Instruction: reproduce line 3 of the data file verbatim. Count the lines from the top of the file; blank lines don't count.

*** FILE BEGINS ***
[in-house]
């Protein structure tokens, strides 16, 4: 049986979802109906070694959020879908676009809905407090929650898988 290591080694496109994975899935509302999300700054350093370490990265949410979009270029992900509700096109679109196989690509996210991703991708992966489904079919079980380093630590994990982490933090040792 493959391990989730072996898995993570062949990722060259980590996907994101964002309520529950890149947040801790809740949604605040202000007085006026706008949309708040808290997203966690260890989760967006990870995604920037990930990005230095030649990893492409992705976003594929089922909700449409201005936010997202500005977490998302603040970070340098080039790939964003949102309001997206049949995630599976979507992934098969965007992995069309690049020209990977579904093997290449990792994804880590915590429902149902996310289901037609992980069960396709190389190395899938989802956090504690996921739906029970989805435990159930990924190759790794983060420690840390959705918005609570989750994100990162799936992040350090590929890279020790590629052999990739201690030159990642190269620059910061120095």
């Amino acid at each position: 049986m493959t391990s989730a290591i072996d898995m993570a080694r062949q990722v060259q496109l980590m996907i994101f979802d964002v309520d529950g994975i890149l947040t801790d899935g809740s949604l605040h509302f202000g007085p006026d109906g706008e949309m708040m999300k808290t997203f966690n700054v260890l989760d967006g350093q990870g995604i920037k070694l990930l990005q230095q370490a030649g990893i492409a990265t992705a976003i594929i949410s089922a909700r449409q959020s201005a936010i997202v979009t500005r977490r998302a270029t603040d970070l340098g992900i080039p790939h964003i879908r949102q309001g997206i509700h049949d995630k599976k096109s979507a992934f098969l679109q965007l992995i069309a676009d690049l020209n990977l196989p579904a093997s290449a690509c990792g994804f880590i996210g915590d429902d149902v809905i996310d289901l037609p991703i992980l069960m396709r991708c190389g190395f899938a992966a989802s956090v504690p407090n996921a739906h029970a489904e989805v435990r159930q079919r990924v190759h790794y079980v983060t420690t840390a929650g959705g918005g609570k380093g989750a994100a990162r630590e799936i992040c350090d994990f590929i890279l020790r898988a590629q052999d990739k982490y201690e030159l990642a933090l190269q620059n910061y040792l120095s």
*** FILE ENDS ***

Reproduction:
């Amino acid at each position: 049986m493959t391990s989730a290591i072996d898995m993570a080694r062949q990722v060259q496109l980590m996907i994101f979802d964002v309520d529950g994975i890149l947040t801790d899935g809740s949604l605040h509302f202000g007085p006026d109906g706008e949309m708040m999300k808290t997203f966690n700054v260890l989760d967006g350093q990870g995604i920037k070694l990930l990005q230095q370490a030649g990893i492409a990265t992705a976003i594929i949410s089922a909700r449409q959020s201005a936010i997202v979009t500005r977490r998302a270029t603040d970070l340098g992900i080039p790939h964003i879908r949102q309001g997206i509700h049949d995630k599976k096109s979507a992934f098969l679109q965007l992995i069309a676009d690049l020209n990977l196989p579904a093997s290449a690509c990792g994804f880590i996210g915590d429902d149902v809905i996310d289901l037609p991703i992980l069960m396709r991708c190389g190395f899938a992966a989802s956090v504690p407090n996921a739906h029970a489904e989805v435990r159930q079919r990924v190759h790794y079980v983060t420690t840390a929650g959705g918005g609570k380093g989750a994100a990162r630590e799936i992040c350090d994990f590929i890279l020790r898988a590629q052999d990739k982490y201690e030159l990642a933090l190269q620059n910061y040792l120095s």